Financial management is an entrepreneur’s top priority — especially when running a small, relatively new company.
Unfortunately, most small businesses fail within 10 years of opening their doors. The reason 82% of business owners gave for closing down? Cash flow management problems.
What can you do to optimize cash flow and keep better track of the money flowing in and out of your business? For one, establish dedicated business bank accounts to separate company and personal financial activity.
Yet, you’ll also need to choose a bank that meshes with your entrepreneurial goals and financial needs. And once you establish your accounts, be sure to manage them wisely.
1. Choose the Best Bank for Your Needs
One mistake many small business owners make when opening an account is to assume the bank that handles their personal accounts is also the correct bank for their business. This may be the case, but it’s crucial to first shop around and then explore your options.
Reflect on what services and other criteria you are looking for in a bank. For example, you may want the personalized service of a small credit union where everyone knows your name. Or you may be looking for an extensive banking network with convenient branch locations and ATMs located along every city block.
If you need small business financing, ask about available lines of credit and loan products along with any qualification requirements. And crucially, learn about their minimum balance requirements and low balance penalty fees, too. These costs can rapidly chew up profits if you lack adequate sales volume to offset them.
2. Be Aware of Fee Schedules
When you first open your business banking account, you’ll receive a fee schedule. Study it carefully and remain alert to schedule updates so that escalating costs don’t catch you off guard. Fees to look for include:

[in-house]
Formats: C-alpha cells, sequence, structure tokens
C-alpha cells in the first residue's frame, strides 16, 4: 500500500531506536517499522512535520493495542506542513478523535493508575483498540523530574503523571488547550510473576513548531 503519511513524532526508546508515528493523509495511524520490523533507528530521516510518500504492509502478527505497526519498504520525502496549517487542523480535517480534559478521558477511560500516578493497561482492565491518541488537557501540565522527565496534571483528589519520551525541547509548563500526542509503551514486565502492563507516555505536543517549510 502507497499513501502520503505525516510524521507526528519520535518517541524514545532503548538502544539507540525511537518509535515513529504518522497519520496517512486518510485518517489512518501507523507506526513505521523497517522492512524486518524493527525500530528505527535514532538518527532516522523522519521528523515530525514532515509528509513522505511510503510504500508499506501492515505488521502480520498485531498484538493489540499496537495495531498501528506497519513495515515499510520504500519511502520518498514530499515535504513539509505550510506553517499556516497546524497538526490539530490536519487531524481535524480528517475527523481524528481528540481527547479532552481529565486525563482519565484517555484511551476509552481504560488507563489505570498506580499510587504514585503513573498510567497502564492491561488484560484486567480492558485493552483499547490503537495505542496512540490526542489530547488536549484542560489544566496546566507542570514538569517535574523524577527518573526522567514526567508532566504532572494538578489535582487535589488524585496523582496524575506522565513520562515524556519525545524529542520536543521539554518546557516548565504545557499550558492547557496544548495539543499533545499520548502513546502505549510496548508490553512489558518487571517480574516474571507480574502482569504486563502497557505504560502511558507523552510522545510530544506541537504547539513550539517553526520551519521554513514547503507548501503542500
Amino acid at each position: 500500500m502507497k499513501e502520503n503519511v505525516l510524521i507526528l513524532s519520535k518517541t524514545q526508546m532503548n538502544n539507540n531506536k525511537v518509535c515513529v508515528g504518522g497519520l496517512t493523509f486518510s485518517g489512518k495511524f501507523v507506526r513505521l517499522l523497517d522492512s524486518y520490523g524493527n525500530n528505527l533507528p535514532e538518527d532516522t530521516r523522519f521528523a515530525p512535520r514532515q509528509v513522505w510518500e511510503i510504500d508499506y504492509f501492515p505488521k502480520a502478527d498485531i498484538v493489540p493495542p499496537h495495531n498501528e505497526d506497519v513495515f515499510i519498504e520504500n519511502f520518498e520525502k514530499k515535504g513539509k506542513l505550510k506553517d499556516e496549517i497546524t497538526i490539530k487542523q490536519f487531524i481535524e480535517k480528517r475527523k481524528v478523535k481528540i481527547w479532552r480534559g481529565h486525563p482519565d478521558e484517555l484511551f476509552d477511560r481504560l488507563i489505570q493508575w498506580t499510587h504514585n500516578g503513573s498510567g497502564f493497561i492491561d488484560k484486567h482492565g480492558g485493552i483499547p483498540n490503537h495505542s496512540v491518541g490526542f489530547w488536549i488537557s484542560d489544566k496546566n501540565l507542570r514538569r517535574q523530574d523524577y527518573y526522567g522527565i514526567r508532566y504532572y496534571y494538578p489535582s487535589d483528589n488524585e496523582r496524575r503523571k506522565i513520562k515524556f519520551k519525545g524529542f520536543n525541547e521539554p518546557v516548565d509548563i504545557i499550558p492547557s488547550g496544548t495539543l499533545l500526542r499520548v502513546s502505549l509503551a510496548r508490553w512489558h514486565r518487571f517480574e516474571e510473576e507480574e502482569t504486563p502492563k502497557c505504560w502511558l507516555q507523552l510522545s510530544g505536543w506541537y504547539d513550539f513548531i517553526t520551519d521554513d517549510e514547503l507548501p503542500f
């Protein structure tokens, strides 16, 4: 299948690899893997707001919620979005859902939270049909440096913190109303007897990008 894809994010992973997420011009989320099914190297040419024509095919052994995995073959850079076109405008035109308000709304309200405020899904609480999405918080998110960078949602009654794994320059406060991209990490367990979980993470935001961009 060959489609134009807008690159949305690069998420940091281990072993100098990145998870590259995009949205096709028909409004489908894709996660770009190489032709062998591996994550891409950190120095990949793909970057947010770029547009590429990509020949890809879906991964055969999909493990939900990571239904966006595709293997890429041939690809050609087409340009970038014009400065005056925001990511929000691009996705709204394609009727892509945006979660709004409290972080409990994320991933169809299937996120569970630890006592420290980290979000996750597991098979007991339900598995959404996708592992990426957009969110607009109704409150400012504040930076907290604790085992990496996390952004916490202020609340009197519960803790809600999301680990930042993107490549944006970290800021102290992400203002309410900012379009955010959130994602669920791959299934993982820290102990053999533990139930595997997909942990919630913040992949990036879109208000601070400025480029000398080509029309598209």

- Overdraft protection or NSF fees — These are penalties the bank imposes for spending more than you have in your checking account.
- ATM fees — These are costs associated with using your debit card at out-of-network ATMs.
- Paper statement fees — Banks levy these added costs if you opt for having paper statements mailed to your firm. Avoid these by signing up for electronic delivery.
- Foreign transaction fees — When you use your debit card overseas, you could be hit with these charges. They are often calculated as a percentage of each transaction.
- Wire transfer fees — When you send money directly to an account at another bank, your financial institution may hit your account with this fee.
- Online bill pay fees — Some banks charge a flat fee for each transaction made using their online bill pay feature. Others may only levy a monthly charge if you’re signed up but don’t use their service.
3. Reconcile Your Statements Monthly
Compare your business bank statements against your company ledgers every month — more frequently if you can. Make sure you recognize each transaction and then categorize them in your books. This allows you to immediately dispute incorrect activity and ensure your accounting is accurate and complete.